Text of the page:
Pakistan warns against using water for coercion; stresses respect for river accords


A top Pakistani diplomat has called on the  world community to ensure that international agreements on waterways, such as the 1960 World Bank-brokered Indus Waters Treaty between India and Pakistan, were not undermined through “unilateral or coercive measures”.

“Access to water is a fundamental right that must be protected at all times,”  Pakistan’s permanent representative to the UN Ambassador Maleeha Lodhi, told the Security Council, while warning against any use of water as an instrument of coercion and war.

Speaking in a debate on “Water, Peace and Security”, Ambassador Lodhi  noted that Secretary-General Ban Ki-moon had, in his opening address, also cited the 56-year-old treaty, which regulates the flow of six rivers between India and Pakistan, as an example of positive cooperation.

“We will respect and protect our existing understandings and build where they are yet to be reached,” she said.

Her remarks were obviously aimed at India which threatened to block water supplies to Pakistan after militants attacked in Uri sector of the Indian occupied Kashmir in September.

While the Indo-Pak treaty was a “model of what can be achieved through  bilateral agreements”, the Pakistani envoy said it was equally a good case study of what could go wrong if such pacts were not honoured or threatened by one of the state parties to be abrogated altogether.

“The international community must remain vigilant to any sign of unwillingness to maintain cooperation and be willing act to avert any conflict.”

As regards member states’ ability to cooperate in water sharing, Ambassador Lodhi said there were several international institutions capable of address the technical or financial needs for developing and sustaining cooperation.

However, she said the only international body that can enhance member states’ political ability to cooperate was the Security Council.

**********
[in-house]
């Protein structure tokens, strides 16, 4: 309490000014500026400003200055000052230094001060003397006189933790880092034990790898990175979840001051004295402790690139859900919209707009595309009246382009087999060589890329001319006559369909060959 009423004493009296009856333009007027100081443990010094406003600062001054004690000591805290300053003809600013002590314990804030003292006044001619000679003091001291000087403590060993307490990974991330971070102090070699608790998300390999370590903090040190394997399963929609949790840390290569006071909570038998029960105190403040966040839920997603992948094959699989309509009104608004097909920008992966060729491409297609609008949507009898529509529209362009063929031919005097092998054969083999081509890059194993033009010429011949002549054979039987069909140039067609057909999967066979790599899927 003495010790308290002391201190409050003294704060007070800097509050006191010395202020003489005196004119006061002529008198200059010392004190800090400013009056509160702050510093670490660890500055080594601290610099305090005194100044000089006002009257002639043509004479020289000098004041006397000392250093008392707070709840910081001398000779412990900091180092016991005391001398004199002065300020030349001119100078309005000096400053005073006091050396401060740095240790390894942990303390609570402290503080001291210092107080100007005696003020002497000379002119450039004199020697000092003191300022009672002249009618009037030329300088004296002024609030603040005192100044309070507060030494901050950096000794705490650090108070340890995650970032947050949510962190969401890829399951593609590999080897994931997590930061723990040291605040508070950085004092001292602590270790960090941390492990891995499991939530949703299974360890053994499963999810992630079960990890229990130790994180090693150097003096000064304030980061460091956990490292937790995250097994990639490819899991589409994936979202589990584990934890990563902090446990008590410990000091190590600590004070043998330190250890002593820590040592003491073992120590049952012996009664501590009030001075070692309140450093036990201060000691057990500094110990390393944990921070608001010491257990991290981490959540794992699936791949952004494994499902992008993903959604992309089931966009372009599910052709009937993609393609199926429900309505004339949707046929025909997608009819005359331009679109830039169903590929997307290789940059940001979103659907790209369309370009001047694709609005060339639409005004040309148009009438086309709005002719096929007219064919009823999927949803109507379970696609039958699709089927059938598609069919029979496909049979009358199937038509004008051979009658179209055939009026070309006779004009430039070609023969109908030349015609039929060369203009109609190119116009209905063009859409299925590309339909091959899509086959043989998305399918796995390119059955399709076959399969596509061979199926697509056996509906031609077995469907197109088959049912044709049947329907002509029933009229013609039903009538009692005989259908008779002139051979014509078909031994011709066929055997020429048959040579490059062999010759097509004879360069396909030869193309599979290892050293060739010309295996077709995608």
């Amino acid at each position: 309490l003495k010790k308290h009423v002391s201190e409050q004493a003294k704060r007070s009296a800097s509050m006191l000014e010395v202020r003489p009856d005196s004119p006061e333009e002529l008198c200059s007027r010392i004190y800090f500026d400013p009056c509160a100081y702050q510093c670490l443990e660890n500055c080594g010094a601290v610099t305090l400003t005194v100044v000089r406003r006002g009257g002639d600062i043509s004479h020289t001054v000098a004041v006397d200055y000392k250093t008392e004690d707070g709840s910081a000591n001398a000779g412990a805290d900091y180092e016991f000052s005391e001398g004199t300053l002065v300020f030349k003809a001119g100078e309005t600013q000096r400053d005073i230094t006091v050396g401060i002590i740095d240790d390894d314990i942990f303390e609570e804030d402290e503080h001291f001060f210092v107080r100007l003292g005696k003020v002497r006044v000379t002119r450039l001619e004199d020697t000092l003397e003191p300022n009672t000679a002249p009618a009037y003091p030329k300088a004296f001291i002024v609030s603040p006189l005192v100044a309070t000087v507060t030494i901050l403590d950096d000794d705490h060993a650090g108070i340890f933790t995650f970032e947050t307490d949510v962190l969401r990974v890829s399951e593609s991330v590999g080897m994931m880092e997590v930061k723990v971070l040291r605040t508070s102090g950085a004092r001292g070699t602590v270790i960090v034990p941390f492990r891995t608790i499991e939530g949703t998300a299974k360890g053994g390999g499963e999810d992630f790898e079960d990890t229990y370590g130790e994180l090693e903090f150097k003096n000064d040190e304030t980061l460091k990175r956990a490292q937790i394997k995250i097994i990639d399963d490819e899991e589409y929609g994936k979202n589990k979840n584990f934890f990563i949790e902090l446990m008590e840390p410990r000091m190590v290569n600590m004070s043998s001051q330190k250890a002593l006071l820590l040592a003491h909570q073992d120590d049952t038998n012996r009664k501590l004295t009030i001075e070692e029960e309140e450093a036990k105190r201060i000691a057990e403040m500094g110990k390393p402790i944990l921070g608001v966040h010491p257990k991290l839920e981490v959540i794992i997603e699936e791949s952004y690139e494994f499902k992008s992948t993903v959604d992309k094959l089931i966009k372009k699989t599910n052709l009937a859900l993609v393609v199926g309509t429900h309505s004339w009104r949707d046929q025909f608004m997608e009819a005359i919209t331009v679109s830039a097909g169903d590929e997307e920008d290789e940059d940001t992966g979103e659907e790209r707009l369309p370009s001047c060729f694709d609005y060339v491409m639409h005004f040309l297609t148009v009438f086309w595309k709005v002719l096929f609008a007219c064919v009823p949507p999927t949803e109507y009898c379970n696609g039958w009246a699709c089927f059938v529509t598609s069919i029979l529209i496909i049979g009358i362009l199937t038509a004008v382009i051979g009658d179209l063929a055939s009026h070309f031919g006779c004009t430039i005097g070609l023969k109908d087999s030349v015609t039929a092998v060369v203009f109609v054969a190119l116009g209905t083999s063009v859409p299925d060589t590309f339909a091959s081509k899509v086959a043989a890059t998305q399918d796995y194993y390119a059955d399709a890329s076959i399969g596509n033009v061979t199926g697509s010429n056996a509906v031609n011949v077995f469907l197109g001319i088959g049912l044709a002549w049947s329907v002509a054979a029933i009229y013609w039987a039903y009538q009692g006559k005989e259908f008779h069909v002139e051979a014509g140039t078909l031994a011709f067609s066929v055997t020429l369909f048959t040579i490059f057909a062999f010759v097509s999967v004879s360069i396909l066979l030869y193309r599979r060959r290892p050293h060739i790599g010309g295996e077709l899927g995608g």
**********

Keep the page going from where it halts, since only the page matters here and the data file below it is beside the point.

“It is the Security Council’s responsibility to resolve international conflicts and disputes, especially longstanding, prolonged conflicts, in particular in Asia and Africa,” the Pakistani envoy said.

“Unburdened by conflicts of the past, new challenges can then be addressed cooperatively and comprehensively.”

Reaffirming Pakistan’s commitment to maintaining cooperation in the face  of water scarcity, Ambassador Lodhi said Pakistan will not allow this challenge to put international peace and security at risk.

According to a concept note issued by Senegal, which hold the 15-member  Council’s presidency for November, that in the same way that disputes over oil and land have led to conflicts now and in the past, disputes over water could lead to confrontations in the future, if nothing is done.

The debate is an opportunity to showcase successful experiences and mechanisms for cooperation and mediation with a view to strengthening one of the UN’s weaknesses, conflict prevention.

At the outset of her speech, Ambassador Lodhi said Asian and African States, in particular sub Saharan States, were all witnessing a growth in population, vulnerability to climate change and an ever-increasing hunger for development. The countries of those regions were likely to be the first to face the challenge of sharing transboundary waters.

Therefore, the ability of such countries to cooperate and peacefully share water resources would be critical to their peace and security.

Ambassador Lodhi also underscored that regions most likely to be affected by acute water scarcity were those facing political turmoil and conflict. Member States, she said, must be willing to share water resources peacefully.

The international community should promote bilateral and regional agreements on waterways and ensure that, once those agreements were developed, they not be undermined through unilateral or coercive measures.

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